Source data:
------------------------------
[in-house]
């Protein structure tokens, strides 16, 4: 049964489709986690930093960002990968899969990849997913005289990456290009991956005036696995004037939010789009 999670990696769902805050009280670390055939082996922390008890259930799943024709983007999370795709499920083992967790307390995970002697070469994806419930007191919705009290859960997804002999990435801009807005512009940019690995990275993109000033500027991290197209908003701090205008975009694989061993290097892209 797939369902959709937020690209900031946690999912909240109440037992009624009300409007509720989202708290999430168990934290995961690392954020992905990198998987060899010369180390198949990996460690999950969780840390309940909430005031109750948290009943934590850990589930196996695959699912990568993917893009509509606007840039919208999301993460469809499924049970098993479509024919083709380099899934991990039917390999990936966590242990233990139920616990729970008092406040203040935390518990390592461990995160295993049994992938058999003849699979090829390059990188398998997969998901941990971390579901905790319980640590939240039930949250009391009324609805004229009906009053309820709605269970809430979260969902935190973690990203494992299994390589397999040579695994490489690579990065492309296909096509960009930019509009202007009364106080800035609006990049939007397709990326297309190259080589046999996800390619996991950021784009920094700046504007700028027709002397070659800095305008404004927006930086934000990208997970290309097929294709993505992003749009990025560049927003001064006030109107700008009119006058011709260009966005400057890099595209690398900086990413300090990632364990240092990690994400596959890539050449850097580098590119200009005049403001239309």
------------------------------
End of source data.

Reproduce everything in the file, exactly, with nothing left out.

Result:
[in-house]
């Protein structure tokens, strides 16, 4: 049964489709986690930093960002990968899969990849997913005289990456290009991956005036696995004037939010789009 999670990696769902805050009280670390055939082996922390008890259930799943024709983007999370795709499920083992967790307390995970002697070469994806419930007191919705009290859960997804002999990435801009807005512009940019690995990275993109000033500027991290197209908003701090205008975009694989061993290097892209 797939369902959709937020690209900031946690999912909240109440037992009624009300409007509720989202708290999430168990934290995961690392954020992905990198998987060899010369180390198949990996460690999950969780840390309940909430005031109750948290009943934590850990589930196996695959699912990568993917893009509509606007840039919208999301993460469809499924049970098993479509024919083709380099899934991990039917390999990936966590242990233990139920616990729970008092406040203040935390518990390592461990995160295993049994992938058999003849699979090829390059990188398998997969998901941990971390579901905790319980640590939240039930949250009391009324609805004229009906009053309820709605269970809430979260969902935190973690990203494992299994390589397999040579695994490489690579990065492309296909096509960009930019509009202007009364106080800035609006990049939007397709990326297309190259080589046999996800390619996991950021784009920094700046504007700028027709002397070659800095305008404004927006930086934000990208997970290309097929294709993505992003749009990025560049927003001064006030109107700008009119006058011709260009966005400057890099595209690398900086990413300090990632364990240092990690994400596959890539050449850097580098590119200009005049403001239309």